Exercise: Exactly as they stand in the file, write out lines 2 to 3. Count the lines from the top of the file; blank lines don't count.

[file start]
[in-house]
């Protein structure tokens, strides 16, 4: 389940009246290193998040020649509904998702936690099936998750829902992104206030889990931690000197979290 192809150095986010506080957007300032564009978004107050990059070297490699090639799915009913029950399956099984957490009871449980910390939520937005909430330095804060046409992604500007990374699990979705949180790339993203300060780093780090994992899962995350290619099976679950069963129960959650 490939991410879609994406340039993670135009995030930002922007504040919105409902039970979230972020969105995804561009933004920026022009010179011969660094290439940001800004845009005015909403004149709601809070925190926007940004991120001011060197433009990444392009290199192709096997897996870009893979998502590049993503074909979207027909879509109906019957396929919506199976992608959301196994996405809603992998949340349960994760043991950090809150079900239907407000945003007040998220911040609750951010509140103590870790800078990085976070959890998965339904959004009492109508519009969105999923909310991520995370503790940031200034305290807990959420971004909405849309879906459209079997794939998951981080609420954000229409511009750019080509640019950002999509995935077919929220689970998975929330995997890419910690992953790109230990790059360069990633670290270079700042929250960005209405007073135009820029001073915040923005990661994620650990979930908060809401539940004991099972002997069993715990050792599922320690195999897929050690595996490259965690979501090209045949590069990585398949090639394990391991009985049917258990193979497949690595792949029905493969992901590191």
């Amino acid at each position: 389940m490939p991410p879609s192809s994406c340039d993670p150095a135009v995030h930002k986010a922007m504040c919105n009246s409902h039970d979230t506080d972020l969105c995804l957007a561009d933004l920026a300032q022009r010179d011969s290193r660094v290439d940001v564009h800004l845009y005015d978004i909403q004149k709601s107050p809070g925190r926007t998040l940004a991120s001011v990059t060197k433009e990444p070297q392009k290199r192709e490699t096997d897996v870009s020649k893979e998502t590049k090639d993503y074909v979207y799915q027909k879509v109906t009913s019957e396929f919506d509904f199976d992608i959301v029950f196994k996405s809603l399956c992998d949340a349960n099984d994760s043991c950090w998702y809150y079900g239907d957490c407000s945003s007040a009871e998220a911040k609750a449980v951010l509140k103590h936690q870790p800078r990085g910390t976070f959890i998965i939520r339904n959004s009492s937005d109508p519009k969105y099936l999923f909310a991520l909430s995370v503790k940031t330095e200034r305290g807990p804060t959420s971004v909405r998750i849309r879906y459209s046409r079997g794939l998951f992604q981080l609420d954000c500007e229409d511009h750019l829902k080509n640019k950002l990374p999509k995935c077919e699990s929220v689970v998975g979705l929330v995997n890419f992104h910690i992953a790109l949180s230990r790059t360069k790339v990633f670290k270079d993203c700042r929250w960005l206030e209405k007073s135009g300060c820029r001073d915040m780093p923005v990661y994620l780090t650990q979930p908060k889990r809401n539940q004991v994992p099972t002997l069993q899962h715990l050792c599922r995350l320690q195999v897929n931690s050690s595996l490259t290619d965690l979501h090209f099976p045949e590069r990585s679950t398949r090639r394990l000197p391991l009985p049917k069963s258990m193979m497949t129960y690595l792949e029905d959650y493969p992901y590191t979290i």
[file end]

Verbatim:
């Protein structure tokens, strides 16, 4: 389940009246290193998040020649509904998702936690099936998750829902992104206030889990931690000197979290 192809150095986010506080957007300032564009978004107050990059070297490699090639799915009913029950399956099984957490009871449980910390939520937005909430330095804060046409992604500007990374699990979705949180790339993203300060780093780090994992899962995350290619099976679950069963129960959650 490939991410879609994406340039993670135009995030930002922007504040919105409902039970979230972020969105995804561009933004920026022009010179011969660094290439940001800004845009005015909403004149709601809070925190926007940004991120001011060197433009990444392009290199192709096997897996870009893979998502590049993503074909979207027909879509109906019957396929919506199976992608959301196994996405809603992998949340349960994760043991950090809150079900239907407000945003007040998220911040609750951010509140103590870790800078990085976070959890998965339904959004009492109508519009969105999923909310991520995370503790940031200034305290807990959420971004909405849309879906459209079997794939998951981080609420954000229409511009750019080509640019950002999509995935077919929220689970998975929330995997890419910690992953790109230990790059360069990633670290270079700042929250960005209405007073135009820029001073915040923005990661994620650990979930908060809401539940004991099972002997069993715990050792599922320690195999897929050690595996490259965690979501090209045949590069990585398949090639394990391991009985049917258990193979497949690595792949029905493969992901590191």
């Amino acid at each position: 389940m490939p991410p879609s192809s994406c340039d993670p150095a135009v995030h930002k986010a922007m504040c919105n009246s409902h039970d979230t506080d972020l969105c995804l957007a561009d933004l920026a300032q022009r010179d011969s290193r660094v290439d940001v564009h800004l845009y005015d978004i909403q004149k709601s107050p809070g925190r926007t998040l940004a991120s001011v990059t060197k433009e990444p070297q392009k290199r192709e490699t096997d897996v870009s020649k893979e998502t590049k090639d993503y074909v979207y799915q027909k879509v109906t009913s019957e396929f919506d509904f199976d992608i959301v029950f196994k996405s809603l399956c992998d949340a349960n099984d994760s043991c950090w998702y809150y079900g239907d957490c407000s945003s007040a009871e998220a911040k609750a449980v951010l509140k103590h936690q870790p800078r990085g910390t976070f959890i998965i939520r339904n959004s009492s937005d109508p519009k969105y099936l999923f909310a991520l909430s995370v503790k940031t330095e200034r305290g807990p804060t959420s971004v909405r998750i849309r879906y459209s046409r079997g794939l998951f992604q981080l609420d954000c500007e229409d511009h750019l829902k080509n640019k950002l990374p999509k995935c077919e699990s929220v689970v998975g979705l929330v995997n890419f992104h910690i992953a790109l949180s230990r790059t360069k790339v990633f670290k270079d993203c700042r929250w960005l206030e209405k007073s135009g300060c820029r001073d915040m780093p923005v990661y994620l780090t650990q979930p908060k889990r809401n539940q004991v994992p099972t002997l069993q899962h715990l050792c599922r995350l320690q195999v897929n931690s050690s595996l490259t290619d965690l979501h090209f099976p045949e590069r990585s679950t398949r090639r394990l000197p391991l009985p049917k069963s258990m193979m497949t129960y690595l792949e029905d959650y493969p992901y590191t979290i």